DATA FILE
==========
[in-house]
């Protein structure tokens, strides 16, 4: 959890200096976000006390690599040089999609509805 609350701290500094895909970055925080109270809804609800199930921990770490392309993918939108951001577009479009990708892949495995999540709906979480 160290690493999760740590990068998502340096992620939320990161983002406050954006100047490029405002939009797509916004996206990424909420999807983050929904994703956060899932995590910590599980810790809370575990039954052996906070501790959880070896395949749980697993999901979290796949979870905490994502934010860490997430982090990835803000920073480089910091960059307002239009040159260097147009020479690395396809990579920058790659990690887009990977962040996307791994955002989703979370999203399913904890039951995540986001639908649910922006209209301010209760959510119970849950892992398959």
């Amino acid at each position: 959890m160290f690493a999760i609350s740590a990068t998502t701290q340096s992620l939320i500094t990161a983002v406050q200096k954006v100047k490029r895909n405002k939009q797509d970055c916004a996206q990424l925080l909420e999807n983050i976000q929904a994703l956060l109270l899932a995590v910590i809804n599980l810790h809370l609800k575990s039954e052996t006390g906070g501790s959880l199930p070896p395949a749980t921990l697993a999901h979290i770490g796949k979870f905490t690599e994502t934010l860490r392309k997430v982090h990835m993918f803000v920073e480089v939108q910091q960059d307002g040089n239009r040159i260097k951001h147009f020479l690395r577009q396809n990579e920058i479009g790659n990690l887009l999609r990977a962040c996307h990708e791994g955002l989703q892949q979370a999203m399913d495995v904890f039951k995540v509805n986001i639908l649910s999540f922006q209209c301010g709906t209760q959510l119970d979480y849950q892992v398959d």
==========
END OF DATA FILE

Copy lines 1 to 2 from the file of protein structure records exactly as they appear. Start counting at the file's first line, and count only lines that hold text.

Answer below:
[in-house]
């Protein structure tokens, strides 16, 4: 959890200096976000006390690599040089999609509805 609350701290500094895909970055925080109270809804609800199930921990770490392309993918939108951001577009479009990708892949495995999540709906979480 160290690493999760740590990068998502340096992620939320990161983002406050954006100047490029405002939009797509916004996206990424909420999807983050929904994703956060899932995590910590599980810790809370575990039954052996906070501790959880070896395949749980697993999901979290796949979870905490994502934010860490997430982090990835803000920073480089910091960059307002239009040159260097147009020479690395396809990579920058790659990690887009990977962040996307791994955002989703979370999203399913904890039951995540986001639908649910922006209209301010209760959510119970849950892992398959």